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What’s the role of refrigerants in climate change? And what are facility managers and building owners doing about it today?
As facility managers know, refrigerants matter. Project Drawdown, a nonprofit advocate for reducing greenhouse gas emissions, identifies refrigerants as the No. 1 most impactful contributor in the construction industry to greenhouse gas emissions and to accelerating climate change. This is due in large part to the fluorinated gases in refrigerants, which have staggeringly high global warming effects. At least 92 percent of all fluorinated gases used in the United States are for refrigerants used in buildings and vehicles, according to Environmental Protection Agency (EPA) 2020 estimates, making up almost 3 percent of total U.S. greenhouse gas emissions.
The impacts of refrigerants are classified using two measurements: ozone depletion potential (ODP) and global warming potential (GWP). Beyond the environmental impact, refrigerants additionally pose a risk to human health via risks of toxicity, flammability, asphyxiation, and other hazards, according to the Refrigeration Service Engineers Society [link]. Many of these risks can be mitigated via prudent refrigerant management, such as prevention of leakage and proper disposal.
Following the establishment of the Montreal Protocol in the mid-1980s, rolling phaseouts have been considered an effective means to protecting the ozone layer. Refrigerants with high ODPs, notably chlorofluorocarbons (CFCs) and hydrochlorofluorocarbons (HCFCs), faced a complete phaseout to culminate this year. Conversions to using hydrofluorocarbons (HFCs) have been widely seen as a success. Yet while HFCs don’t deplete the ozone layer, their fluorinated gases pack high GWP, giving them about 1,000 to 9,000 times more capacity to warm the atmosphere as compared to carbon dioxide.
Fortunately, the restrictions are increasing. In the 2016 Kigali Amendment to the Montreal Protocol, 170 countries committed to achieving an 85 percent reduction in HFC usage by 2036, with further restrictions enforced as early as 2024. And on the horizon are greater commitments, including California’s recently enacted laws and new, substitute refrigerants with low-warming hydrofluoroolefins (HFOs) and other non-HFC substances. While HFOs still contain fluorine gas, the GWP is significantly lower than that of HFCs. HFOs and other alternative refrigerants (as well as natural refrigerants) are currently available for use in the US commercial chiller market.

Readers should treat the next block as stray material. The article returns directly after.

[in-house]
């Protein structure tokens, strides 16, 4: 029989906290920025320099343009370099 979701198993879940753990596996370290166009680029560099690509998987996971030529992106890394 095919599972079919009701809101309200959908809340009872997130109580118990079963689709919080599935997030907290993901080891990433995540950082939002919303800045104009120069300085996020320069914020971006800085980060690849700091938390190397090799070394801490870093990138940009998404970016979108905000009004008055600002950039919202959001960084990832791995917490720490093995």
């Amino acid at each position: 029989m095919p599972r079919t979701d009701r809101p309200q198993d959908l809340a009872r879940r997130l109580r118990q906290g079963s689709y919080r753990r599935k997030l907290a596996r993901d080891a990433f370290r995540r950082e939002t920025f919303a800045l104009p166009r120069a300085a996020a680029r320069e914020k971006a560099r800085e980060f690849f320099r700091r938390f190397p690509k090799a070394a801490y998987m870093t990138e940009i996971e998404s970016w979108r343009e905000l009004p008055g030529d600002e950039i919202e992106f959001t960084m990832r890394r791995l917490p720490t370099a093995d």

A Social Cost, Too
These alternatives are more important than ever. In addition to directly contributing to climate change, there is a social cost associated with greenhouse gas emissions, which many commercial and institutional building owners have begun to take seriously.
“The social cost represents the monetary value of future climate change-related damages,” according to Erin Bishop, a senior economist at Autocase and contributor of an analysis of this issue with Buro Happold for a recent white paper, adding that scientists expect climate change to have increasingly negative consequences for society due to rising temperatures. For example, increasing temperatures have been linked to raised probabilities and intensities of extreme weather events, such as coastline flooding, droughts, heat waves and wildfires, according to Autocase.
While experts don’t agree on a universal social cost of carbon – offering values ranging from zero to $1500 per metric ton of carbon dioxide equivalents — Autocase notes an emerging consensus has targeted approximately $30-$100 per ton of carbon dioxide equivalent. This cost is increasing every year, too, as climate impacts become more critical, they add.
Refrigerant Choices Evolving to Benefit Social and Climate Needs